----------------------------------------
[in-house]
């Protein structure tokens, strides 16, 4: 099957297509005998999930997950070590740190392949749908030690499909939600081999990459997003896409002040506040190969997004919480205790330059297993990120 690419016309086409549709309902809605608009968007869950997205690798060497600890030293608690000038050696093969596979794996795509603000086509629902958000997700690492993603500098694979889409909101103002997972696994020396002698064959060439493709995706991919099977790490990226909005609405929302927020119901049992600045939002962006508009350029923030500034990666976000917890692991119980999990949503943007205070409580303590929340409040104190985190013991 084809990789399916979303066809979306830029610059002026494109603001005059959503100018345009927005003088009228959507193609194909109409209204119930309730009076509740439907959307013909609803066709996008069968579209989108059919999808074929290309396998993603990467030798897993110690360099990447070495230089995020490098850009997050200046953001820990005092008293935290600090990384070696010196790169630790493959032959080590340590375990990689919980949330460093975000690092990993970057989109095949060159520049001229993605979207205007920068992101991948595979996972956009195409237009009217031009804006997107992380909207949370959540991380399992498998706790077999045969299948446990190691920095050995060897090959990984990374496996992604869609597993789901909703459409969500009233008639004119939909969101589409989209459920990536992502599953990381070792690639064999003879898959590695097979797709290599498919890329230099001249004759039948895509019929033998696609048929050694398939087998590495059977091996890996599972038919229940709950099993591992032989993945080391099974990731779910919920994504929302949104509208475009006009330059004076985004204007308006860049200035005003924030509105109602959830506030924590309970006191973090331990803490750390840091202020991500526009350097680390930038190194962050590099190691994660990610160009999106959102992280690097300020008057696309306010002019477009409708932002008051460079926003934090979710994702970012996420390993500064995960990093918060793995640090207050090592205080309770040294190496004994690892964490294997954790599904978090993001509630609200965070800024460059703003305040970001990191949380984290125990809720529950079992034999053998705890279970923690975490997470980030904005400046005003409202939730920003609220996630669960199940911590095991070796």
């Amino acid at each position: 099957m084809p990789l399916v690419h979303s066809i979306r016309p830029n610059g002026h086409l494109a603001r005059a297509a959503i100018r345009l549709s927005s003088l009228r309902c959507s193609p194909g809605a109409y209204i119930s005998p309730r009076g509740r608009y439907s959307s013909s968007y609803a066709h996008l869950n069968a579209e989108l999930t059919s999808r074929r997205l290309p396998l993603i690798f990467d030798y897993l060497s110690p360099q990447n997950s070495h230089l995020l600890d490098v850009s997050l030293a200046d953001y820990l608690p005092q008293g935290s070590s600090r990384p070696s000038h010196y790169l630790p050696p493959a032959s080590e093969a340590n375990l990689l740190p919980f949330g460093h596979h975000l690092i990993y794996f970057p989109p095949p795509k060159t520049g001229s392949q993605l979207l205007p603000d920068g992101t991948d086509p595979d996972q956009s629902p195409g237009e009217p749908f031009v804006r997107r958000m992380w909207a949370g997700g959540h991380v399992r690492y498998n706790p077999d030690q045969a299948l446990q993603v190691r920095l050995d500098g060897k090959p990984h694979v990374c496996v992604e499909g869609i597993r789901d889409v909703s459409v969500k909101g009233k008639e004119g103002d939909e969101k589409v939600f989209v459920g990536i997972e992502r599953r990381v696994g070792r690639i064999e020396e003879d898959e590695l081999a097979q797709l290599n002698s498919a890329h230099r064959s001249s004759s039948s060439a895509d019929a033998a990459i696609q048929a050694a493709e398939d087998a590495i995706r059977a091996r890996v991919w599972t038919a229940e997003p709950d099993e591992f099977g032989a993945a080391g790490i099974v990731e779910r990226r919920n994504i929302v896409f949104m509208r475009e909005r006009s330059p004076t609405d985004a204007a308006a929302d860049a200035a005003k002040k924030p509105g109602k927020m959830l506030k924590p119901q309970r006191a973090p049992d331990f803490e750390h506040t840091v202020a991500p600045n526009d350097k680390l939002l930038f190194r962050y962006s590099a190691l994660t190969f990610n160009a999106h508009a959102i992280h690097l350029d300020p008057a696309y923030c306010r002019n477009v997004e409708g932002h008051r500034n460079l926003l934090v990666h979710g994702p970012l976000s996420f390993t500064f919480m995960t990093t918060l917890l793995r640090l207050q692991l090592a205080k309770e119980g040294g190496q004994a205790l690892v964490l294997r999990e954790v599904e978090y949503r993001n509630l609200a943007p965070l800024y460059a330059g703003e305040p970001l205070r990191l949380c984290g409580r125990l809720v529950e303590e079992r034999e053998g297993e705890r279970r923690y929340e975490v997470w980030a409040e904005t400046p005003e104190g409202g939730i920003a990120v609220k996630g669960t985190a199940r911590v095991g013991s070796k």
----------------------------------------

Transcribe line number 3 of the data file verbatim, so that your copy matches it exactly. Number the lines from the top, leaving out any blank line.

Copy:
């Amino acid at each position: 099957m084809p990789l399916v690419h979303s066809i979306r016309p830029n610059g002026h086409l494109a603001r005059a297509a959503i100018r345009l549709s927005s003088l009228r309902c959507s193609p194909g809605a109409y209204i119930s005998p309730r009076g509740r608009y439907s959307s013909s968007y609803a066709h996008l869950n069968a579209e989108l999930t059919s999808r074929r997205l290309p396998l993603i690798f990467d030798y897993l060497s110690p360099q990447n997950s070495h230089l995020l600890d490098v850009s997050l030293a200046d953001y820990l608690p005092q008293g935290s070590s600090r990384p070696s000038h010196y790169l630790p050696p493959a032959s080590e093969a340590n375990l990689l740190p919980f949330g460093h596979h975000l690092i990993y794996f970057p989109p095949p795509k060159t520049g001229s392949q993605l979207l205007p603000d920068g992101t991948d086509p595979d996972q956009s629902p195409g237009e009217p749908f031009v804006r997107r958000m992380w909207a949370g997700g959540h991380v399992r690492y498998n706790p077999d030690q045969a299948l446990q993603v190691r920095l050995d500098g060897k090959p990984h694979v990374c496996v992604e499909g869609i597993r789901d889409v909703s459409v969500k909101g009233k008639e004119g103002d939909e969101k589409v939600f989209v459920g990536i997972e992502r599953r990381v696994g070792r690639i064999e020396e003879d898959e590695l081999a097979q797709l290599n002698s498919a890329h230099r064959s001249s004759s039948s060439a895509d019929a033998a990459i696609q048929a050694a493709e398939d087998a590495i995706r059977a091996r890996v991919w599972t038919a229940e997003p709950d099993e591992f099977g032989a993945a080391g790490i099974v990731e779910r990226r919920n994504i929302v896409f949104m509208r475009e909005r006009s330059p004076t609405d985004a204007a308006a929302d860049a200035a005003k002040k924030p509105g109602k927020m959830l506030k924590p119901q309970r006191a973090p049992d331990f803490e750390h506040t840091v202020a991500p600045n526009d350097k680390l939002l930038f190194r962050y962006s590099a190691l994660t190969f990610n160009a999106h508009a959102i992280h690097l350029d300020p008057a696309y923030c306010r002019n477009v997004e409708g932002h008051r500034n460079l926003l934090v990666h979710g994702p970012l976000s996420f390993t500064f919480m995960t990093t918060l917890l793995r640090l207050q692991l090592a205080k309770e119980g040294g190496q004994a205790l690892v964490l294997r999990e954790v599904e978090y949503r993001n509630l609200a943007p965070l800024y460059a330059g703003e305040p970001l205070r990191l949380c984290g409580r125990l809720v529950e303590e079992r034999e053998g297993e705890r279970r923690y929340e975490v997470w980030a409040e904005t400046p005003e104190g409202g939730i920003a990120v609220k996630g669960t985190a199940r911590v095991g013991s070796k």